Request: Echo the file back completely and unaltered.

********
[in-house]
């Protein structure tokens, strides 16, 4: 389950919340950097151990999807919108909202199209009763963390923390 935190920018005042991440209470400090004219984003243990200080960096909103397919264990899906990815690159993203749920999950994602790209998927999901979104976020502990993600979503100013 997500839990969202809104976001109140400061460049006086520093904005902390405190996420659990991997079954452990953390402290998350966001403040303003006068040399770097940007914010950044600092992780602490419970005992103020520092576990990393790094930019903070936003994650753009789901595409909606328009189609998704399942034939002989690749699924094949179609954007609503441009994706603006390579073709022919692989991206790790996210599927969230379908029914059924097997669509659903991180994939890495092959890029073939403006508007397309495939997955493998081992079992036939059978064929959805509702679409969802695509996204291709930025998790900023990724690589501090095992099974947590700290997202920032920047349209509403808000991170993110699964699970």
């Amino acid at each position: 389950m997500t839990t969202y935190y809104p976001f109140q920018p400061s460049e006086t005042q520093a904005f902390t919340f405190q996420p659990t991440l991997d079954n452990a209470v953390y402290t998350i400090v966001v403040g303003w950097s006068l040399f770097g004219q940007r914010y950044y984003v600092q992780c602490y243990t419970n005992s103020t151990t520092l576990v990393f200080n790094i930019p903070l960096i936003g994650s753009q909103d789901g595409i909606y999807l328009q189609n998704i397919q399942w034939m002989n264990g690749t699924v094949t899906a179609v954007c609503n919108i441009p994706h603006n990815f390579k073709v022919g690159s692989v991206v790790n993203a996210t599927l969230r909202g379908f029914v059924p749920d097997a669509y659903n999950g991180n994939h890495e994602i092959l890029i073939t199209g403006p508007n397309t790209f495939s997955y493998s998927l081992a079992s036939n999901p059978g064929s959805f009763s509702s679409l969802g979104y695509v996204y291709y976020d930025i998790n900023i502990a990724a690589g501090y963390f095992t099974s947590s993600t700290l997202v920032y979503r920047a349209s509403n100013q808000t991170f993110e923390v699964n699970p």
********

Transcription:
[in-house]
């Protein structure tokens, strides 16, 4: 389950919340950097151990999807919108909202199209009763963390923390 935190920018005042991440209470400090004219984003243990200080960096909103397919264990899906990815690159993203749920999950994602790209998927999901979104976020502990993600979503100013 997500839990969202809104976001109140400061460049006086520093904005902390405190996420659990991997079954452990953390402290998350966001403040303003006068040399770097940007914010950044600092992780602490419970005992103020520092576990990393790094930019903070936003994650753009789901595409909606328009189609998704399942034939002989690749699924094949179609954007609503441009994706603006390579073709022919692989991206790790996210599927969230379908029914059924097997669509659903991180994939890495092959890029073939403006508007397309495939997955493998081992079992036939059978064929959805509702679409969802695509996204291709930025998790900023990724690589501090095992099974947590700290997202920032920047349209509403808000991170993110699964699970």
């Amino acid at each position: 389950m997500t839990t969202y935190y809104p976001f109140q920018p400061s460049e006086t005042q520093a904005f902390t919340f405190q996420p659990t991440l991997d079954n452990a209470v953390y402290t998350i400090v966001v403040g303003w950097s006068l040399f770097g004219q940007r914010y950044y984003v600092q992780c602490y243990t419970n005992s103020t151990t520092l576990v990393f200080n790094i930019p903070l960096i936003g994650s753009q909103d789901g595409i909606y999807l328009q189609n998704i397919q399942w034939m002989n264990g690749t699924v094949t899906a179609v954007c609503n919108i441009p994706h603006n990815f390579k073709v022919g690159s692989v991206v790790n993203a996210t599927l969230r909202g379908f029914v059924p749920d097997a669509y659903n999950g991180n994939h890495e994602i092959l890029i073939t199209g403006p508007n397309t790209f495939s997955y493998s998927l081992a079992s036939n999901p059978g064929s959805f009763s509702s679409l969802g979104y695509v996204y291709y976020d930025i998790n900023i502990a990724a690589g501090y963390f095992t099974s947590s993600t700290l997202v920032y979503r920047a349209s509403n100013q808000t991170f993110e923390v699964n699970p």